The group, which has pressed large companies on issues such as gender and racial pay gaps, suggested the board issue a report annually that would include the results of any probes into allegations against executives, including Gates, and the measures taken to hold workers and leadership accountable. Microsoft typically schedules its annual shareholder meeting in late November or early December.
“We urge Microsoft to independently investigate and confront these issues transparently, as sexual harassment and gender discrimination can harm shareholder value — resulting in higher turnover, lower productivity, increased absenteeism, and higher sick leave costs,” the group wrote in the resolution, according to an emailed copy of the text.
Microsoft spokesman Frank Shaw declined to comment on the shareholder proposal.
Microsoft President Brad Smith this week told Bloomberg Television that Gates, who remains an adviser to the company and meets with some employees in that capacity, would continue to play a role if that contact can be handled appropriately.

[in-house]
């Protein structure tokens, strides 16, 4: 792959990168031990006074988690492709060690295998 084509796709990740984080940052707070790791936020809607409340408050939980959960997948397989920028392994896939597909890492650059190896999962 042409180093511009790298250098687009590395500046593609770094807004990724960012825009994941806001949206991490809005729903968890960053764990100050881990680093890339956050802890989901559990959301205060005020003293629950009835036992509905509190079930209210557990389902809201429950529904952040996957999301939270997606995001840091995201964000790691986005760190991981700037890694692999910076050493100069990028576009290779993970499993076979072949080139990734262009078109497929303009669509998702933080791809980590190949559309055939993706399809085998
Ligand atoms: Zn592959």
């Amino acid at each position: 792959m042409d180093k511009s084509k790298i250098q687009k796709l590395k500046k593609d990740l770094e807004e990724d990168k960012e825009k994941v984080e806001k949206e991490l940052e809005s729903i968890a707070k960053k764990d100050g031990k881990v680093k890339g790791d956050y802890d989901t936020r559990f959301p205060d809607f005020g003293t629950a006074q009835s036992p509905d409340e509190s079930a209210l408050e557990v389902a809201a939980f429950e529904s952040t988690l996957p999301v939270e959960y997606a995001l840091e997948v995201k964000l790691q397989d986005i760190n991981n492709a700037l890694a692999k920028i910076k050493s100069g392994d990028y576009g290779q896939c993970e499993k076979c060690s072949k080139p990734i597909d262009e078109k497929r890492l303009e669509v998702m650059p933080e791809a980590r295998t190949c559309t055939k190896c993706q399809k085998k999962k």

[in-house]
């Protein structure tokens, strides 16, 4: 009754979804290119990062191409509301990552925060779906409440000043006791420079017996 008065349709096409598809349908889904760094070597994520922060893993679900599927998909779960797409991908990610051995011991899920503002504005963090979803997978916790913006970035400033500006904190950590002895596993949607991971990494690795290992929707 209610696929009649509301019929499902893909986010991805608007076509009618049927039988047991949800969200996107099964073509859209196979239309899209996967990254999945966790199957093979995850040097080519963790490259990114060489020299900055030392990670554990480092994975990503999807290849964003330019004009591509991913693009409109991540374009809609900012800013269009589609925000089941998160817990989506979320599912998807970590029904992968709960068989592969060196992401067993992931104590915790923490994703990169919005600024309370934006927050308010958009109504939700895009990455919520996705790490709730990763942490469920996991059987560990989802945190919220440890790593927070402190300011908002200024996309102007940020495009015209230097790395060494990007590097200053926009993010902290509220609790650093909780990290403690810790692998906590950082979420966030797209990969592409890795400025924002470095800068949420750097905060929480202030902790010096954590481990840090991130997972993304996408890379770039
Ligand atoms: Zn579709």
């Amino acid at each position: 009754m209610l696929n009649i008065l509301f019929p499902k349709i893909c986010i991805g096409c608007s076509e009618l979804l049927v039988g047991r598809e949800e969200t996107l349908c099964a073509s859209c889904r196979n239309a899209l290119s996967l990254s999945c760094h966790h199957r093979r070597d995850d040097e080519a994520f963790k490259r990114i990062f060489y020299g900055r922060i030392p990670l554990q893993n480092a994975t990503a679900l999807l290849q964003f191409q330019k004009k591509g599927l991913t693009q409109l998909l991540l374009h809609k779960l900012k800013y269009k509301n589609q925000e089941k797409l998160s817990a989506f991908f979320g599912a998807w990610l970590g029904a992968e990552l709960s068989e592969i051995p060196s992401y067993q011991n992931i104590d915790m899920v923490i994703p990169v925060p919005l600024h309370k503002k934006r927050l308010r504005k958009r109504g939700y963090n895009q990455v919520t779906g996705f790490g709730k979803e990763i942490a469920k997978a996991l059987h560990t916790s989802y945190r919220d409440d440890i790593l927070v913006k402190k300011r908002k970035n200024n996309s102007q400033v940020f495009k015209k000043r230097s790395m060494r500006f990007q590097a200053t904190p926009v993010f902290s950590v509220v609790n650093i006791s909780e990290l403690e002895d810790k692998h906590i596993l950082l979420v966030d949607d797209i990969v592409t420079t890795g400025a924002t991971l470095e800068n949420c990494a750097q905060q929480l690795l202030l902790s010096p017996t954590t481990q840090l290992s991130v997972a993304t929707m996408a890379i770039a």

“You’ll see us continue to talk to Bill in an appropriate way on issues that matter,” Smith said.
After Gates’s announcement that he and his wife, Melinda French Gates, are divorcing, reports surfaced about potentially inappropriate conduct by the former executive toward Microsoft employees. The company has said it received a complaint in 2019, while Gates served on Microsoft’s board, that he attempted to start a romantic relationship with an employee in 2000. The Microsoft board investigated, a probe the company said wasn’t concluded because Gates stepped down as a director last year.
Smith also said that much has changed at Microsoft around issues like sexual harassment in the past two decades. “The Microsoft of 2021 is very different from the Microsoft of the year 2000,” he said.
–With assistance from Emily Chang.